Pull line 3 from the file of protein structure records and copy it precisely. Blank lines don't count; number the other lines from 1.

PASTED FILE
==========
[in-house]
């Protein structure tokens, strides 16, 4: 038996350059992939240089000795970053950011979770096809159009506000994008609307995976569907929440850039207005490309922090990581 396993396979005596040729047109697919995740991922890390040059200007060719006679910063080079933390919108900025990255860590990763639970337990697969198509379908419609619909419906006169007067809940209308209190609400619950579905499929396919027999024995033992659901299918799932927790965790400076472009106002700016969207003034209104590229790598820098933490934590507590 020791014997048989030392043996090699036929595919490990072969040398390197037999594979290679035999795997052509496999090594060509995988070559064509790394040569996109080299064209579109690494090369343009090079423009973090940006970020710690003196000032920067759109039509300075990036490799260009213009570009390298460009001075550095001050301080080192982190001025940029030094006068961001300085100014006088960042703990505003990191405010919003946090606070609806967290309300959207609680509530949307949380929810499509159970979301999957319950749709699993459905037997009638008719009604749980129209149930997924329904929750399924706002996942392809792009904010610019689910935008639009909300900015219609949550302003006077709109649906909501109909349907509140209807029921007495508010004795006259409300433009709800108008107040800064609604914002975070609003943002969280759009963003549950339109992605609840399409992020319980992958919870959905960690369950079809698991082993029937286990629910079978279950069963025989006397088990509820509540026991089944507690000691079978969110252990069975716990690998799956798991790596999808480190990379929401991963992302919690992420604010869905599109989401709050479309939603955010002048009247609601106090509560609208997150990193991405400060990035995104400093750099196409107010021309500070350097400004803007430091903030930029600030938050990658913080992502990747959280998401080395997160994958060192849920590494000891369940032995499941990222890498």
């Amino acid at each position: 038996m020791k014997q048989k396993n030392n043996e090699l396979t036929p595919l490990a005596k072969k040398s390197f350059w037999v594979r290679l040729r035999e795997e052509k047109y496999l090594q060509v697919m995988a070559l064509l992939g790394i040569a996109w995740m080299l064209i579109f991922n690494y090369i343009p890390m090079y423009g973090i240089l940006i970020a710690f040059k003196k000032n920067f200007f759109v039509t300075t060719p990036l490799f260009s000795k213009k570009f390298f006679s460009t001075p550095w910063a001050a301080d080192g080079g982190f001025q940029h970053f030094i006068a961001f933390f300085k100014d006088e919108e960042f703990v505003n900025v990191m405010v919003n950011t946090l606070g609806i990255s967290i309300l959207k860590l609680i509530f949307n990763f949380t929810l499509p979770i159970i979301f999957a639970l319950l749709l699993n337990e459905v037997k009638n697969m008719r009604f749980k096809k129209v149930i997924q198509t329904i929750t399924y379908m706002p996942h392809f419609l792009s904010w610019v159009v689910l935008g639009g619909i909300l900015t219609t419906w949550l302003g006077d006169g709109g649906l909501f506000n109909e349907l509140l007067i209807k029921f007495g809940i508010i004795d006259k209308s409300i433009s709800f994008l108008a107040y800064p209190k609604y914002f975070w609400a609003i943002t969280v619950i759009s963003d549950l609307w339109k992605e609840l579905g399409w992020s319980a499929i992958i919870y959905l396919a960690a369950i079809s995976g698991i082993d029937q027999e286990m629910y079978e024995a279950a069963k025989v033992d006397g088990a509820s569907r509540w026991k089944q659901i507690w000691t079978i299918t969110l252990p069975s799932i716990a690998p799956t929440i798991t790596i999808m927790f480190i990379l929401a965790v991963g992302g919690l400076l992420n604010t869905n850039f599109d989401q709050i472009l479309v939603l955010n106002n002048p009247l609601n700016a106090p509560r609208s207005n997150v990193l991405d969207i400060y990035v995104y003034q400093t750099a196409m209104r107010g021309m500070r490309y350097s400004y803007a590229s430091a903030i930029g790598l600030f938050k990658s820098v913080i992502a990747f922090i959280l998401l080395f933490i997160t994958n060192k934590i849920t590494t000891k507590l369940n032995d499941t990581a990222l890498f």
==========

């Amino acid at each position: 038996m020791k014997q048989k396993n030392n043996e090699l396979t036929p595919l490990a005596k072969k040398s390197f350059w037999v594979r290679l040729r035999e795997e052509k047109y496999l090594q060509v697919m995988a070559l064509l992939g790394i040569a996109w995740m080299l064209i579109f991922n690494y090369i343009p890390m090079y423009g973090i240089l940006i970020a710690f040059k003196k000032n920067f200007f759109v039509t300075t060719p990036l490799f260009s000795k213009k570009f390298f006679s460009t001075p550095w910063a001050a301080d080192g080079g982190f001025q940029h970053f030094i006068a961001f933390f300085k100014d006088e919108e960042f703990v505003n900025v990191m405010v919003n950011t946090l606070g609806i990255s967290i309300l959207k860590l609680i509530f949307n990763f949380t929810l499509p979770i159970i979301f999957a639970l319950l749709l699993n337990e459905v037997k009638n697969m008719r009604f749980k096809k129209v149930i997924q198509t329904i929750t399924y379908m706002p996942h392809f419609l792009s904010w610019v159009v689910l935008g639009g619909i909300l900015t219609t419906w949550l302003g006077d006169g709109g649906l909501f506000n109909e349907l509140l007067i209807k029921f007495g809940i508010i004795d006259k209308s409300i433009s709800f994008l108008a107040y800064p209190k609604y914002f975070w609400a609003i943002t969280v619950i759009s963003d549950l609307w339109k992605e609840l579905g399409w992020s319980a499929i992958i919870y959905l396919a960690a369950i079809s995976g698991i082993d029937q027999e286990m629910y079978e024995a279950a069963k025989v033992d006397g088990a509820s569907r509540w026991k089944q659901i507690w000691t079978i299918t969110l252990p069975s799932i716990a690998p799956t929440i798991t790596i999808m927790f480190i990379l929401a965790v991963g992302g919690l400076l992420n604010t869905n850039f599109d989401q709050i472009l479309v939603l955010n106002n002048p009247l609601n700016a106090p509560r609208s207005n997150v990193l991405d969207i400060y990035v995104y003034q400093t750099a196409m209104r107010g021309m500070r490309y350097s400004y803007a590229s430091a903030i930029g790598l600030f938050k990658s820098v913080i992502a990747f922090i959280l998401l080395f933490i997160t994958n060192k934590i849920t590494t000891k507590l369940n032995d499941t990581a990222l890498f």